Naturalistic Fallacy, The
KeywordsNatural Selection Factual Statement Ethical Conclusion Moral Statement Evolutionary Psychology
The naturalistic fallacy, as it is colloquially used, refers to the logical fallacy made when one derives moral prescriptions from naturally occurring phenomena or factual statements about the world.
Moore (1903) coined the term the naturalistic fallacy to refer to instances in which one conflates morality with any other construct (e.g., pleasure, fulfillment, social good, God’s will). Moore argued that, for instance, while morality and pleasure may both be used to describe a particular act, it does not follow that morality and pleasure are equivalent constructs. The modern usage of the naturalistic fallacy, however, most often refers to David Hume’s is/ought fallacy, wherein Hume (1739) argues that statements regarding how things ought to be (i.e., moral statements) cannot exclusively be derived from how things are (i.e., factual statements). In other words, moral prescriptions cannot be derived solely from factual statements about the world.
Moral Prescriptions from Evolutionary Principles to Morality
An example of the naturalistic fallacy might include statements asserting the morality or utility of Darwinian natural selection due to its existence in the natural world. Such erroneous reasoning led philosopher Herbert Spencer (1897) to advance a science-based morality in which he proposed that human welfare would be maximized by allowing the weak and poor to essentially die out while the “fittest” thrived in society (but see Wilson et al. 2003). Spencer’s (1897) philosophy was also based in a critical misunderstanding of natural selection, whereby he mistakenly assumed that evolution necessarily leads to human progress or advancement.
The naturalistic fallacy is commonly used to describe criticisms of evolutionary psychology that rest upon the notion that factual descriptions of naturally occurring behaviors are equivalent to moral prescriptions or justifications. For instance, critics accused Thornhill and Palmer (2000) of legitimizing rape as a moral behavior and blaming victims for its occurrence by studying rape as a naturally occurring phenomenon (e.g., Kimmel 2003; Rosser 2003; Shields and Steinke 2003). These allegations were made in error; it is not logically valid to claim that descriptions of rape as a natural behavior (i.e., occurring in nature) are equivalent to descriptions of rape as a moral behavior, and Thornhill and Palmer (2000) did not imply as much. Other critics, such as certain feminists, commit the naturalistic fallacy by wholly misperceiving the evolutionary investigation of human behavior as “a guide to moral behavior and policy agendas” (Nelkin 2000, p. 20), intended to legitimize and promote the subjugation of women (e.g., Kay 1990; Tang-Martinez 1997).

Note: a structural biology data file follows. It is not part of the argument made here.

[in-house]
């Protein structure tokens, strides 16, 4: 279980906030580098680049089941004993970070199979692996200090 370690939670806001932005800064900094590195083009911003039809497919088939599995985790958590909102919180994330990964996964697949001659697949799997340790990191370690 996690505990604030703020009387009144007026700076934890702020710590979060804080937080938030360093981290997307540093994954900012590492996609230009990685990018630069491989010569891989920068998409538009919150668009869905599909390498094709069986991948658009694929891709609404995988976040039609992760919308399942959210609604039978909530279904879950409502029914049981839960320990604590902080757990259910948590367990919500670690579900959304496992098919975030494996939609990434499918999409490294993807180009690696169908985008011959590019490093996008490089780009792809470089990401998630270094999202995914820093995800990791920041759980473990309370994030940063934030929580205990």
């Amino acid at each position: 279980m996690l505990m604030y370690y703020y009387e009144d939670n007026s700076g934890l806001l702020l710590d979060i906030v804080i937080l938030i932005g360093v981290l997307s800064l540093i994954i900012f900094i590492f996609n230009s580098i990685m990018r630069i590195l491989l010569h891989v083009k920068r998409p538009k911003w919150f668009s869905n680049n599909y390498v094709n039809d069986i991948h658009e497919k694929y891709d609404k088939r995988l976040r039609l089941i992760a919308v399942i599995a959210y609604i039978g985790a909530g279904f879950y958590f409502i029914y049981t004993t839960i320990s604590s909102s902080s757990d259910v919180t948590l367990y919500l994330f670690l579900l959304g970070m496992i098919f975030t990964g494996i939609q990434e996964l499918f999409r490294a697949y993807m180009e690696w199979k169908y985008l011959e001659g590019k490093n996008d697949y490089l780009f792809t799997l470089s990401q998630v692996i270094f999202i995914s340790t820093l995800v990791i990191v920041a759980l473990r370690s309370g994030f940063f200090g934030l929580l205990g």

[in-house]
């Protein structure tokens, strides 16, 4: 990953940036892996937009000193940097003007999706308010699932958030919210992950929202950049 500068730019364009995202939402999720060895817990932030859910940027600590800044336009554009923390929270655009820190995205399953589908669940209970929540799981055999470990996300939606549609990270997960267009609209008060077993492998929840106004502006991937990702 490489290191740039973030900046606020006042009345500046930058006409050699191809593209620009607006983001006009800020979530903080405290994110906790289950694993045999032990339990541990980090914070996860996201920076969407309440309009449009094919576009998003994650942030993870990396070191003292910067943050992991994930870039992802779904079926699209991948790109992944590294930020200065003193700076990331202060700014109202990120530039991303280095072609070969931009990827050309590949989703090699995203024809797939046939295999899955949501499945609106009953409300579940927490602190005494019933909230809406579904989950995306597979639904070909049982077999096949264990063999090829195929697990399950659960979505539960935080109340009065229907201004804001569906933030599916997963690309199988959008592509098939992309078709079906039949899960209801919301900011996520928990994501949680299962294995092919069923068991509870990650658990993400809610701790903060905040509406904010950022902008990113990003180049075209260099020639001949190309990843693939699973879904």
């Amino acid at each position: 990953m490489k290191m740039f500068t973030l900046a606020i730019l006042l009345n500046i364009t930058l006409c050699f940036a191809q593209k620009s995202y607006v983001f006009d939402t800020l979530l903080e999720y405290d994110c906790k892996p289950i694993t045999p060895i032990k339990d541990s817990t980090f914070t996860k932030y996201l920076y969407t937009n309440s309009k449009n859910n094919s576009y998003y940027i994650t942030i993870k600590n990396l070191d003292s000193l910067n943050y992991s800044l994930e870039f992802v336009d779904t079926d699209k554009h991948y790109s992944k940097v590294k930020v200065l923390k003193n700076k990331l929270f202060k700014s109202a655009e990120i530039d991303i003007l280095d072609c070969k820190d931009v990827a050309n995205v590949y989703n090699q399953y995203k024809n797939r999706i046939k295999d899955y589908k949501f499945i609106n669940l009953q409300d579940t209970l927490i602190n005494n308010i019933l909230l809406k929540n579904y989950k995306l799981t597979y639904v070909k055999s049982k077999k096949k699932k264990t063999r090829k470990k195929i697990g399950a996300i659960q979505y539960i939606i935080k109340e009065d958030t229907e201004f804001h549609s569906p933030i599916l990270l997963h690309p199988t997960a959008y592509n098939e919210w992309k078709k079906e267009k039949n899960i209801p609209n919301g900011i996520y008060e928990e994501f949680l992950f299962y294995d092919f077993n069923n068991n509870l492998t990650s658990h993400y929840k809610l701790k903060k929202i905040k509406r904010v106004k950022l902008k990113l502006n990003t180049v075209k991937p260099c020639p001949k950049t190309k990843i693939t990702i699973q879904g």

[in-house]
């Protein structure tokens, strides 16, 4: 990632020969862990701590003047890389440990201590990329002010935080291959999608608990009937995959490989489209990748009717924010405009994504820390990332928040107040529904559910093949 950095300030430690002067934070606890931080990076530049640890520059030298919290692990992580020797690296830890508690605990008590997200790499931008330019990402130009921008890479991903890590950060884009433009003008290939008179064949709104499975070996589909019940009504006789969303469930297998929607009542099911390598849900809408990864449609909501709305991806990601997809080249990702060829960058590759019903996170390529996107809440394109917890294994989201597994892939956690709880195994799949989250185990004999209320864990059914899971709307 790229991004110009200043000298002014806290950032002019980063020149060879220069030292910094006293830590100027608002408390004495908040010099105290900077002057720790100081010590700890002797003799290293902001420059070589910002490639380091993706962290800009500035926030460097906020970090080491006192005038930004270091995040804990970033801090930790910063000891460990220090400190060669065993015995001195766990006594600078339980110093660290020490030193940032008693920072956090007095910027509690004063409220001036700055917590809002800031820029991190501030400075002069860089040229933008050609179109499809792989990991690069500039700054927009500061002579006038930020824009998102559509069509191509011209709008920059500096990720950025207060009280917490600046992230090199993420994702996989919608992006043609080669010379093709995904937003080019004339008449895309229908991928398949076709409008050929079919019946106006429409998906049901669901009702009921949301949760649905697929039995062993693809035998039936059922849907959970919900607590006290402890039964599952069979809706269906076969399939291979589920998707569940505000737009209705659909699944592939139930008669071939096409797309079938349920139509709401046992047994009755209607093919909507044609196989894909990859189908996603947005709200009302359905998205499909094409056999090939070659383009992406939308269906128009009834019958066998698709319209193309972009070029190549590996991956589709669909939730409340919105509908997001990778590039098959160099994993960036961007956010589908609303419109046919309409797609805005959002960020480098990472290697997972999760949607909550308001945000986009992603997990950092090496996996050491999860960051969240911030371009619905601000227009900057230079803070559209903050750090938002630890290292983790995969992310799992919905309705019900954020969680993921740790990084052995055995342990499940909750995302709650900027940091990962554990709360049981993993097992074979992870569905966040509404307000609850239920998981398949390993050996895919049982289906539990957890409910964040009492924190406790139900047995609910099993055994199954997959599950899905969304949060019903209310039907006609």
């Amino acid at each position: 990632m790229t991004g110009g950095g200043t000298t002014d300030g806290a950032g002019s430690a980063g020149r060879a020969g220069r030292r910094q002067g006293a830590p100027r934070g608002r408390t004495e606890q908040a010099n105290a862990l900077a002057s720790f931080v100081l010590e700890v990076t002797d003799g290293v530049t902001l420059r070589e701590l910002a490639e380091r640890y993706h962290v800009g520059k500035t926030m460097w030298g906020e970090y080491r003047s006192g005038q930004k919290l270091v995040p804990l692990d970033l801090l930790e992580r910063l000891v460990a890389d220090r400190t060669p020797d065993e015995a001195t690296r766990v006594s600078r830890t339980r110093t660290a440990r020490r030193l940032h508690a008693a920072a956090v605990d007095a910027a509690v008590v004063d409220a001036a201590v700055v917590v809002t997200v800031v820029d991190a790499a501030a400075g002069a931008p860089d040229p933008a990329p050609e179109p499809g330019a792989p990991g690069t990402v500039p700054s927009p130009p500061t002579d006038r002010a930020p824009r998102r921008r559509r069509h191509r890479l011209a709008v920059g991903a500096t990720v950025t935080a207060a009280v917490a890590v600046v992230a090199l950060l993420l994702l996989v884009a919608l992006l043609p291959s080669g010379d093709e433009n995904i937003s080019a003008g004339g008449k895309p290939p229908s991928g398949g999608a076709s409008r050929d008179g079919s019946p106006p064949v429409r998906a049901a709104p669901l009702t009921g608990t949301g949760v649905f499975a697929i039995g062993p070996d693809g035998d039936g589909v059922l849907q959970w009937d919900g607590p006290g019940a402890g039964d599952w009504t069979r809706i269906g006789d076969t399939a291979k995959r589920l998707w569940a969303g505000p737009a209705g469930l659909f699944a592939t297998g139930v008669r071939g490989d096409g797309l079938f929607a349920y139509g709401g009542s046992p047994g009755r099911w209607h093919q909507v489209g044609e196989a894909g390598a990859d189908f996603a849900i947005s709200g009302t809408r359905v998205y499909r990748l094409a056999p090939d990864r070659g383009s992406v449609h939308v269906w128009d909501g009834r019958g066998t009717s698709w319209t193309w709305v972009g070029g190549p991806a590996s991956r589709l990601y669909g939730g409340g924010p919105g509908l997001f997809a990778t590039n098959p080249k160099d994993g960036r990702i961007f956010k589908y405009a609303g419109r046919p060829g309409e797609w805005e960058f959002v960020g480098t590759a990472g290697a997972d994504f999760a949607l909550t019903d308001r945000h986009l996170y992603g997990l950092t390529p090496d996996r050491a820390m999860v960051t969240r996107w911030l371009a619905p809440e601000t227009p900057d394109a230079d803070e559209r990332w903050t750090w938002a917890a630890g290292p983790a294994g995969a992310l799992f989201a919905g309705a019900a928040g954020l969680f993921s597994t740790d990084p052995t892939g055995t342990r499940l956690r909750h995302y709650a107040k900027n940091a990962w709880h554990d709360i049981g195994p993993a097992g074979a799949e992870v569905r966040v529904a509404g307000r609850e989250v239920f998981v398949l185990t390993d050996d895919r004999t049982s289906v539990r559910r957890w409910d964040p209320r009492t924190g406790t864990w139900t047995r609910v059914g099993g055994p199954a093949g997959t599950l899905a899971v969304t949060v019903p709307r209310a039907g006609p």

While the term “naturalistic fallacy” is frequently used in this way within the field of evolutionary psychology (i.e., conflating “is” with “ought”), Wilson et al. (2003) charge evolutionary theorists with misusing the term. Specifically, they assert that evolutionary psychologists inappropriately characterize the above criticisms of their field as examples of the naturalistic fallacy. For example, Wilson et al. (2003) contend that Spencer (1897) was, in fact, not exclusively deriving “ought” from “is,” in line with Hume’s (1739) definition of the naturalistic fallacy. Rather, they argue that Spencer (1897) did not invoke “naturalness” in his argument’s factual premise to derive his ethical conclusion; instead, Spencer (1897) defended social practices that favored the strong and the wealthy because he believed that over time, they would produce a better society. Furthermore, Wilson et al. (2003) argue that evolutionary psychologists frequently fail to consider the full moral implications of their findings by neglecting to classify moral behaviors as products of natural selection. However, critics of evolutionary psychology who claim the field seeks to uphold social norms such as sex/gender-based inequality nevertheless misinterpret the intentions of researchers who utilize an evolutionary framework to study human psychology and behavior (i.e., who acknowledge that negative behaviors evolved in response to selection pressures and investigate the underlying causes of such evolved behaviors, but do not necessarily condone their use). Moreover, advances are being made in developing the evolutionary psychology of morality, which investigates the moral behaviors of human beings (see Shackelford and Hansen 2016).
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